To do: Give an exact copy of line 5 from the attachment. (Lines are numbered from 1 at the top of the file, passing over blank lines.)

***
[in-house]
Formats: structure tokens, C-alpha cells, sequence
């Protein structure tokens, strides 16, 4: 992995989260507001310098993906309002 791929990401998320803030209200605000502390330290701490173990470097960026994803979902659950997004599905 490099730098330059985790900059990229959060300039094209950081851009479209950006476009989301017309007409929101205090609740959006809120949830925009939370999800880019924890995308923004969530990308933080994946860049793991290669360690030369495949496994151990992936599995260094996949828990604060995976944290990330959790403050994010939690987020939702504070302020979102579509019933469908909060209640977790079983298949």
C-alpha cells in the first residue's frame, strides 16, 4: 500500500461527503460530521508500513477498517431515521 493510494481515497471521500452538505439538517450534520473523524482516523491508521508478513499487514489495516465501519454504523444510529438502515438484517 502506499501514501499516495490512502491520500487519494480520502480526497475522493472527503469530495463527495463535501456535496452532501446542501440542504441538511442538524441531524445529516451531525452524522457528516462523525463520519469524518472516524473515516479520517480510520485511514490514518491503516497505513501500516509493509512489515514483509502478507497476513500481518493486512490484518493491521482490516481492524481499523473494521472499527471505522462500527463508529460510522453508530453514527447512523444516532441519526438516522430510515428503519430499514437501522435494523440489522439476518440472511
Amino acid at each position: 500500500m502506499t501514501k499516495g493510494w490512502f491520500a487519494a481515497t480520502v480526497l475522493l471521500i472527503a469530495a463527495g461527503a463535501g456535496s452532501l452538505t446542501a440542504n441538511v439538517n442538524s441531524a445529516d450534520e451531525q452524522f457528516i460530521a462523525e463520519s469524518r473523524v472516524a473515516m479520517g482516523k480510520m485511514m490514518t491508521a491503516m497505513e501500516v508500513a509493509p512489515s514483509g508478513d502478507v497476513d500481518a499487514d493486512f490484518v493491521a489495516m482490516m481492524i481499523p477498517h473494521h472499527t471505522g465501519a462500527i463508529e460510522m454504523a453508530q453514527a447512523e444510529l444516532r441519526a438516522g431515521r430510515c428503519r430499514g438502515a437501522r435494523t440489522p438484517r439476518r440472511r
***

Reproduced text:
Amino acid at each position: 500500500m502506499t501514501k499516495g493510494w490512502f491520500a487519494a481515497t480520502v480526497l475522493l471521500i472527503a469530495a463527495g461527503a463535501g456535496s452532501l452538505t446542501a440542504n441538511v439538517n442538524s441531524a445529516d450534520e451531525q452524522f457528516i460530521a462523525e463520519s469524518r473523524v472516524a473515516m479520517g482516523k480510520m485511514m490514518t491508521a491503516m497505513e501500516v508500513a509493509p512489515s514483509g508478513d502478507v497476513d500481518a499487514d493486512f490484518v493491521a489495516m482490516m481492524i481499523p477498517h473494521h472499527t471505522g465501519a462500527i463508529e460510522m454504523a453508530q453514527a447512523e444510529l444516532r441519526a438516522g431515521r430510515c428503519r430499514g438502515a437501522r435494523t440489522p438484517r439476518r440472511r